Remembering Soldiers

Remembering Soldiers
“How could you do that, Eddie. How? You didn’t tell me you were an American! What else do you have to share?” There was a look on Ruthy’s face that made Edward wish he hadn’t spoken at all.
“Look, I can explain. Just give me a second.” Edward had folded up his newspaper on the breakfast table and clasped his hands together. “Just let me explain.”
Ruthy stood over Edward. “What could you possibly have to tell me? Don’t you know that thousands of people died? You had a duty, and you ignored it because you were too lazy or scared or whatever your excuse is.”
Edward felt his hands become sweaty. He was scared for himself. He was scared that he had ruined his future with her. He didn’t want to tell her, but he had to. He wanted to keep her. If he didn’t, she would hate him. Maybe she already hated him, but he had to tell her.
Edward took a long, deep breath. “Yes. I ignored my duty. I let people die in my place. I fled when I could have stepped forward.”
Ruthy’s heart dropped to her stomach. Is this really who I’m seeing? Is this the man I want spend my life with? How can I do this? How can I possibly think of living with someone who is a total and complete coward?
“But, you don’t understand. I wasn’t just trying to escape an early death. Please, don’t think I would do that. Look, I want to tell you more than anything, but I just—I—I don’t know. How do I say it? Just trust me. I’m not a coward.” Edward sank back into his chair and closed his eyes. He heard Ruthy move across the kitchen toward the refrigerator. He remembered ’36, and the despair. The urge to end his life. His battle with his conscience. He remembered ’39, and the soft feeling of holding Rita’s hand. She had made him forget about the pain. There were times when he forgot about December of 1935 completely. But now, now that he was here with Ruthy, whom he loved, he could not forget about 1935. He would have to re-live it just like he had with his parents, with Rita, with his sister. He knew he couldn’t hold it off forever.
When Edward opened his eyes, he saw that Ruthy cast her eyes down and put her hand on her face.
“What do you mean ‘you can’t tell me’?” she demanded. He wanted to make her understand, but she would just have to trust him for now. He had to tell her his story—the whole one.
“Do I really mean that little to you?” she asked, as though she already knew it was true. “I don’t think I can see you anymore, Ed—not if you’re gonna keep secrets from me. That isn’t how it should work.”
“I know, Ruthy, but I just—I just need to tell you my story. You might not like it, but I just gotta tell it to you.” Edward walked over to the fridge and took out two Schlitzes. He set them down on the breakfast table and got out a bottle opener. He clicked the caps off with force.
Finally, he sat down again at the table. Edward took three long, deep breaths and a large gulp of beer. “This was say, 15 years ago. 1935. I was working at a coat factory. You know, the one with my old friend, Johnny Martin. You remember Johnny, don’t you? He was the one who married a girl fifteen years younger than him. Remember him? Well, I was a real big shot. I would strut around, commanding everyone. I hardly knew what to do myself. Everyone knew that they were about to get booted. It was the beginning of the Depression. It was different for young men that were on their own than for a girl with a family like yours.”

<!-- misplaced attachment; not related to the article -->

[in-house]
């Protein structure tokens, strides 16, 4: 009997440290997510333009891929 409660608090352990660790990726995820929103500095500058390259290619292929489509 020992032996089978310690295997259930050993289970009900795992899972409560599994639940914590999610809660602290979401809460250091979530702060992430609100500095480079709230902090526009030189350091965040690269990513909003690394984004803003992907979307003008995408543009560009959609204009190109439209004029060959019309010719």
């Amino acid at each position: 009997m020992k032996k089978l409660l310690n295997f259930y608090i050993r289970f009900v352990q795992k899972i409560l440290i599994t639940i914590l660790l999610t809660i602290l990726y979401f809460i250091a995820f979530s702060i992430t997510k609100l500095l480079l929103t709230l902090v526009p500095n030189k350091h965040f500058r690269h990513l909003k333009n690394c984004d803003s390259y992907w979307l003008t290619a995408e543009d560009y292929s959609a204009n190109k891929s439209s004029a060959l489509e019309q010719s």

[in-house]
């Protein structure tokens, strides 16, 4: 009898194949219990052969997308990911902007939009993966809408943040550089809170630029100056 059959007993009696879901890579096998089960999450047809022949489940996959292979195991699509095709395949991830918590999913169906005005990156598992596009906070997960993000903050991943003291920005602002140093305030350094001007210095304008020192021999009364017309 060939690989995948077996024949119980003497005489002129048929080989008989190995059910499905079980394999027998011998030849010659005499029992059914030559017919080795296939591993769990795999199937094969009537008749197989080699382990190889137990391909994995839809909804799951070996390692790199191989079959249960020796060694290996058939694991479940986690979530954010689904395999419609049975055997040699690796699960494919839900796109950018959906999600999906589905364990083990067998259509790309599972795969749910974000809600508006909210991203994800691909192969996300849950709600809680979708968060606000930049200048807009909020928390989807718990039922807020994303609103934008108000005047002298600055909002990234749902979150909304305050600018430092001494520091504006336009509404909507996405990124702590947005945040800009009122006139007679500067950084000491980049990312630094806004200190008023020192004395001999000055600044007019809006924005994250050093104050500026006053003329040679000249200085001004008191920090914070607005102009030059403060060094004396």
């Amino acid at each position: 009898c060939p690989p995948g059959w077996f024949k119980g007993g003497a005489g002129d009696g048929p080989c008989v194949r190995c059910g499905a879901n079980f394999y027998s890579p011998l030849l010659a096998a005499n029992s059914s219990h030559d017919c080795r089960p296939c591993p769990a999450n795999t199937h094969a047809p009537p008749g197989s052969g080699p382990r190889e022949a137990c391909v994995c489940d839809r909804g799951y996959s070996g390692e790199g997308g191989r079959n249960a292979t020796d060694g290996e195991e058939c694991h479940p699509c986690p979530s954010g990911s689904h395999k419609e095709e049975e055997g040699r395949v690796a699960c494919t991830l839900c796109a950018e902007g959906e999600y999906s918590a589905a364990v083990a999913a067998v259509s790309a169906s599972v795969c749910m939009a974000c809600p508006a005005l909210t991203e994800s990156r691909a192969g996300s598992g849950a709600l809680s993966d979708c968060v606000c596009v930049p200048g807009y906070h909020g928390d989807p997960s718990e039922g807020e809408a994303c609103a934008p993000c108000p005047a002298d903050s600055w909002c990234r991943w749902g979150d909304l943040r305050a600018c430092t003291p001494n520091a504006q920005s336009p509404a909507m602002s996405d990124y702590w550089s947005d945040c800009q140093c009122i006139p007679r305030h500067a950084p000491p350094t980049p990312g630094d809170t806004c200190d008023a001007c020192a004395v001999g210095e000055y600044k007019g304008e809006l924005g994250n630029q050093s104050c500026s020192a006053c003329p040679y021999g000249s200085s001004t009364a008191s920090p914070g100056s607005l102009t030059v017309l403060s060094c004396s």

“C’mon, I know what it was like back then. I saw it all around me. I wasn’t that naïve. Ed, my dad worked at a factory, too. He would come home, and I’d see his work all over his face.”
“Even though we were scared for our jobs, life was fun back then. I had my friends and a nice little place in Chicago. One time I was walking home on a small street, and I saw a soldier. He was standing there, hardly moving an inch, just looking down at something. I was interested, so I went up to him and tried to see what he was looking at. It was just a cement sidewalk. I asked him, ‘Sir, what are you doing?’ Not in a rude way or anything, but interested. He just looked at me and said, ‘remembering.’ And just then, I knew exactly what he meant. He was remembering the good and the bad. The happy and the sad times. I saw how big the war was. It was great, but also terrible. It was fascinating, cool, and amazing. I hadn’t had much of an opinion on war before, but now it felt like the most magnificent thing in the world. It was so powerful, and I liked that you could be part of something so powerful.”
“So then why did you avoid the next one if—?”
“I’m getting there. Please be patient.” Ruthy did not argue, but just continued to stare at Edward.
“Even though I had my decent job, and a place to live, I still made some pretty goddamn stupid decisions.” Edward snickered and shook his head. Ruthy did not try to comfort him.
“Ed, weren’t you smart? I mean, I thought you did pretty well.”
“Sure, I did pretty well. Doesn’t mean I was the least bit smart. I would stay up late; I was a crazy boy. Went to a party almost every night. But, even if I didn’t show it, I was always stuck on this one girl. Her name was Louise. Louise was a beauty. We fell in love.” Ruthy looked uneasy. Why was Edward telling her this? She waited.
Edward took another gulp of the beer. “Well, Louise was mysterious. She hung around with some weirdos, ya know. That’s when I first got into trouble.”